Some years ago, when thinking about what building a culture of peace meant in practical terms, some of us concocted the word 'un-peace'. It was clear that, whilst there was not necessarily visible conflict in all of our communities, there were communities that were not entirely living in harmony, in a state of un-peace.
That was then, and these past three years have seen that disharmony in the public realm become ever more apparent. What many of us find particularly distressing is the fact that some of the more vocal people in relation to Brexit seem unwilling to be consider it remotely possible that they may be mistaken. The space for building better understanding can feel very constrained.
Quakers may have a particular role in seeking to open up such spaces, as suggested in our Advices and Queries: "Seek to understand the causes of injustice, social unrest and fear. Are you working to bring about a just and compassionate society which allows everyone to develop their capacities and fosters the desire to serve?" The challenge from the first sentence in this passage recognises that there can injustices and other factors that contribute to people feel fearful. Or, at a time when several million EU citizens in the UK are having to consider applying for 'settled status', deeply unsettled.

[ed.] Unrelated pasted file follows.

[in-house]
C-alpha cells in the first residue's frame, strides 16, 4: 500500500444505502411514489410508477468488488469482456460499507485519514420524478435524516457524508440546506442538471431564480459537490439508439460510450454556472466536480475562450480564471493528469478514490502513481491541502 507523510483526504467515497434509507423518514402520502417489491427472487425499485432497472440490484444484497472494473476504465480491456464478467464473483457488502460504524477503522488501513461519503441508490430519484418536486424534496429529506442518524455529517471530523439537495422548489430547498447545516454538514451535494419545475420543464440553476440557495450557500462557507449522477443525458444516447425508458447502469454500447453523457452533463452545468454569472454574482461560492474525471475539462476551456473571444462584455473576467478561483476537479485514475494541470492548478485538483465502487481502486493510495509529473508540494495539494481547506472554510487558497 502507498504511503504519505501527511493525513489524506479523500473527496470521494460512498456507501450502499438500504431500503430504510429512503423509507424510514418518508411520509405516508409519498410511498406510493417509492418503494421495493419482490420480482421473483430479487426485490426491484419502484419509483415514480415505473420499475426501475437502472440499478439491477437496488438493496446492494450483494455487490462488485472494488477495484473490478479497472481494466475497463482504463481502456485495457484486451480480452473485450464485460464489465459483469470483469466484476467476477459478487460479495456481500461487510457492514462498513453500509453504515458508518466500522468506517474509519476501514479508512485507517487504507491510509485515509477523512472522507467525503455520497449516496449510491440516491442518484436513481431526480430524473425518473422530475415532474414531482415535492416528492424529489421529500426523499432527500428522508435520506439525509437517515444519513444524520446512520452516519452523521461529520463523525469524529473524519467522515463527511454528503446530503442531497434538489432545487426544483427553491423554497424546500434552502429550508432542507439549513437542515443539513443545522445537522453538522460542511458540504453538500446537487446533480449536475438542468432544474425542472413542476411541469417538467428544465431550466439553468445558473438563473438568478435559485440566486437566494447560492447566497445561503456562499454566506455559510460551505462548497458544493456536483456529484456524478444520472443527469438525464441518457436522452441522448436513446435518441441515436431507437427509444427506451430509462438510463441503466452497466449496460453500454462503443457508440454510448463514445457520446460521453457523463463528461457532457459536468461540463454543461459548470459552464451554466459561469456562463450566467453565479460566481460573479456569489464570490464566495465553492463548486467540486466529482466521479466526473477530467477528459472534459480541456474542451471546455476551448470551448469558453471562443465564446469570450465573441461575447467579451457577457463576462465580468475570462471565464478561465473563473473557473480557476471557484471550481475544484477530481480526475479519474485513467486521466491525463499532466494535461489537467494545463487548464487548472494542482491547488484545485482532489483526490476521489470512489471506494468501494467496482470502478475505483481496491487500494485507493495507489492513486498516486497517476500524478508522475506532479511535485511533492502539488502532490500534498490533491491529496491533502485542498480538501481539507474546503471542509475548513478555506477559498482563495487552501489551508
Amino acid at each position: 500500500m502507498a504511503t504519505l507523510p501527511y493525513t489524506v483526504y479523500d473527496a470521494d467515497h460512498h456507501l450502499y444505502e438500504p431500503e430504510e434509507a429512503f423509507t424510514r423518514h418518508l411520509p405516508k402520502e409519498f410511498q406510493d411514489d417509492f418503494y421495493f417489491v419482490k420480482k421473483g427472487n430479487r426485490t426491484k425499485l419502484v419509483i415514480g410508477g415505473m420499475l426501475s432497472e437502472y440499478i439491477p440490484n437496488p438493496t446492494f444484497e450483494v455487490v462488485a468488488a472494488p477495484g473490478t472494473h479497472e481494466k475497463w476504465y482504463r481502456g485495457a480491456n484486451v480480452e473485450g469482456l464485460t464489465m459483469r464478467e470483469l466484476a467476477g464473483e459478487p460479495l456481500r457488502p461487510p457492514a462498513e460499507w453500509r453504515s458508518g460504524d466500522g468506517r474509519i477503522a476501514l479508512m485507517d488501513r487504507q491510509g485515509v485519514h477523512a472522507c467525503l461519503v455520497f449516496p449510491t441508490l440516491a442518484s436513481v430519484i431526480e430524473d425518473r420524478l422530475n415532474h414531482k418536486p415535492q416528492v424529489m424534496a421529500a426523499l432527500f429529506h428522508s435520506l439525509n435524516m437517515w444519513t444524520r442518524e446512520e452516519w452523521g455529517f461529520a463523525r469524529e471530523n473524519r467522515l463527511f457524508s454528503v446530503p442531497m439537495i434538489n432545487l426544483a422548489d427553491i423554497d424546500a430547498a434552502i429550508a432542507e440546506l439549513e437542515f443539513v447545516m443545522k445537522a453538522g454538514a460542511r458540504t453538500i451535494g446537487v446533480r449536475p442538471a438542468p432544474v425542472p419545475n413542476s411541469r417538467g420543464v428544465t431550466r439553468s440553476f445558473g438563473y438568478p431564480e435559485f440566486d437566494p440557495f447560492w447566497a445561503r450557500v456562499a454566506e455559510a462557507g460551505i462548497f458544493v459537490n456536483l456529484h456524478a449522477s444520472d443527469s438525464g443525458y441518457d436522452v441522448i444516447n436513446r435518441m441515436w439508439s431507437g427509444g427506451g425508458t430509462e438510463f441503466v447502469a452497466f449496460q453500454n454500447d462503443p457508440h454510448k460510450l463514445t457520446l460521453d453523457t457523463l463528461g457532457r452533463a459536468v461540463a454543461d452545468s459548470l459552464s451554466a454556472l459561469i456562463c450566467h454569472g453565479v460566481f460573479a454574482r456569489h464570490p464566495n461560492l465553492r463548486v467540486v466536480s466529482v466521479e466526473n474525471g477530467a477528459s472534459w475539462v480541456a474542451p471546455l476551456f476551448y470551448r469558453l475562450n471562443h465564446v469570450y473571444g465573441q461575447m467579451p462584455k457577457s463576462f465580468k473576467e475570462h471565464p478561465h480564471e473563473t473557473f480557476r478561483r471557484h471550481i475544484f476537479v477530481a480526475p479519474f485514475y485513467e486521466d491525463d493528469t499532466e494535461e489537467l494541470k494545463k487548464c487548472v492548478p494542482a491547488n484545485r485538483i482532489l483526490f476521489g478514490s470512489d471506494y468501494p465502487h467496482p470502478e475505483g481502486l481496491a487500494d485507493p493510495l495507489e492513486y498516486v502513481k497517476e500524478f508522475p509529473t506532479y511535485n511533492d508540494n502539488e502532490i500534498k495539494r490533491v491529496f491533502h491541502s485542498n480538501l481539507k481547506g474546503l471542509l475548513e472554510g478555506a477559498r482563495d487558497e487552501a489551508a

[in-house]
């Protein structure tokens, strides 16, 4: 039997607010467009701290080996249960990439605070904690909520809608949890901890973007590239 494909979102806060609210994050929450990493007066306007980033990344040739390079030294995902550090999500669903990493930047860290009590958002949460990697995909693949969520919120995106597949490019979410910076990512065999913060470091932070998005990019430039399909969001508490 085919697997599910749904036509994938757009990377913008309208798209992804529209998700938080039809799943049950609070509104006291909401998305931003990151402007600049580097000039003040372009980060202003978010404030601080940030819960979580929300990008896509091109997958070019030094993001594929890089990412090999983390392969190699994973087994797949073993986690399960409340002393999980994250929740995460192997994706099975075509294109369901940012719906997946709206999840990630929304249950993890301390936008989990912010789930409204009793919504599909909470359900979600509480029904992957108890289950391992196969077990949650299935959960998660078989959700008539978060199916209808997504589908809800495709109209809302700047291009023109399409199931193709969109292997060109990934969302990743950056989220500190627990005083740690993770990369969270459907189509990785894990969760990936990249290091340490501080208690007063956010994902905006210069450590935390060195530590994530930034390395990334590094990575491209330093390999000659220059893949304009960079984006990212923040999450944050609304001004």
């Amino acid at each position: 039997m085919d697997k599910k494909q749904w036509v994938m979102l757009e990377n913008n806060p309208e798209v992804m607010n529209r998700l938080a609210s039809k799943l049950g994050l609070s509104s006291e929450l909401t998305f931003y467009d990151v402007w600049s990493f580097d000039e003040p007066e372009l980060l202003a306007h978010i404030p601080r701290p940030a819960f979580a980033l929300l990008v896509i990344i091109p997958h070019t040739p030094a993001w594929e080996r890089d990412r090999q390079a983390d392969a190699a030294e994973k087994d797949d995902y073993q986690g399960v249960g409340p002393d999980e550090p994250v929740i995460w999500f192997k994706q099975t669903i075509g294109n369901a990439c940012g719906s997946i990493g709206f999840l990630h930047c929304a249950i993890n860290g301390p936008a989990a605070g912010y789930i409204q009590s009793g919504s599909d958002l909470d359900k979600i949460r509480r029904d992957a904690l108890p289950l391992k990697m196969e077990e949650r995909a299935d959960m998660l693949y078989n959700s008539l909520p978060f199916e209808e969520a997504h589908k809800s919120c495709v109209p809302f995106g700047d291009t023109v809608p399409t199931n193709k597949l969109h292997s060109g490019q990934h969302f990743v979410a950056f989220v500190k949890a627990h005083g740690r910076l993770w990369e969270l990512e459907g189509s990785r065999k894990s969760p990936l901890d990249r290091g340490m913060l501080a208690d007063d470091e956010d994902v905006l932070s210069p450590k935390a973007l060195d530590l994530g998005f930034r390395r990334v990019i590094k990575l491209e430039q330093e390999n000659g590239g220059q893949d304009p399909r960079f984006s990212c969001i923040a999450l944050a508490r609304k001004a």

So, understanding is one thing; coupled with that, we need to consider how and when can we speak out and take action to address these roots of insecurity. On either side of that text from Advices and Queries we read: "Try to discern new growing points in social and economic life. … Remember your responsibilities as a citizen for the conduct of local, national, and international affairs. Do not shrink from the time and effort your involvement may demand." From un-peace, through understanding to action.